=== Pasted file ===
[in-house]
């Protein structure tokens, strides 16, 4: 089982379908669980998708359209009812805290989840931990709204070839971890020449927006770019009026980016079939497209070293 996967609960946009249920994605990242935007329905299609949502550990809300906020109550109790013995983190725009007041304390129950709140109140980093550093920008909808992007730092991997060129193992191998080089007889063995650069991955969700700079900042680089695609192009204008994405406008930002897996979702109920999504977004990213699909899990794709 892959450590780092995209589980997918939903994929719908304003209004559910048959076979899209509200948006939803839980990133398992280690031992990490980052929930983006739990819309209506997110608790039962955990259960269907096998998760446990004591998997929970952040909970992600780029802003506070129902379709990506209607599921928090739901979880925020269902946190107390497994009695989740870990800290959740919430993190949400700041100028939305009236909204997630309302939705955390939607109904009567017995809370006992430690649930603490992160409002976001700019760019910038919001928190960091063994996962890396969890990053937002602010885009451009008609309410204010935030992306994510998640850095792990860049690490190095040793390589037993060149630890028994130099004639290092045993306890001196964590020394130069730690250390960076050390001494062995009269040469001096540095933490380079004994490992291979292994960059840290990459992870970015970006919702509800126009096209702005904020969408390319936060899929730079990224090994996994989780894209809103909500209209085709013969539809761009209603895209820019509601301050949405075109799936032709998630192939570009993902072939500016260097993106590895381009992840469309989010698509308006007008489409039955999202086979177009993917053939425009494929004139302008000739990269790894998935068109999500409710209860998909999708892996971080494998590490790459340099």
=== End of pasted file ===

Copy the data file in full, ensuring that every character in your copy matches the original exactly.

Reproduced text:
[in-house]
């Protein structure tokens, strides 16, 4: 089982379908669980998708359209009812805290989840931990709204070839971890020449927006770019009026980016079939497209070293 996967609960946009249920994605990242935007329905299609949502550990809300906020109550109790013995983190725009007041304390129950709140109140980093550093920008909808992007730092991997060129193992191998080089007889063995650069991955969700700079900042680089695609192009204008994405406008930002897996979702109920999504977004990213699909899990794709 892959450590780092995209589980997918939903994929719908304003209004559910048959076979899209509200948006939803839980990133398992280690031992990490980052929930983006739990819309209506997110608790039962955990259960269907096998998760446990004591998997929970952040909970992600780029802003506070129902379709990506209607599921928090739901979880925020269902946190107390497994009695989740870990800290959740919430993190949400700041100028939305009236909204997630309302939705955390939607109904009567017995809370006992430690649930603490992160409002976001700019760019910038919001928190960091063994996962890396969890990053937002602010885009451009008609309410204010935030992306994510998640850095792990860049690490190095040793390589037993060149630890028994130099004639290092045993306890001196964590020394130069730690250390960076050390001494062995009269040469001096540095933490380079004994490992291979292994960059840290990459992870970015970006919702509800126009096209702005904020969408390319936060899929730079990224090994996994989780894209809103909500209209085709013969539809761009209603895209820019509601301050949405075109799936032709998630192939570009993902072939500016260097993106590895381009992840469309989010698509308006007008489409039955999202086979177009993917053939425009494929004139302008000739990269790894998935068109999500409710209860998909999708892996971080494998590490790459340099």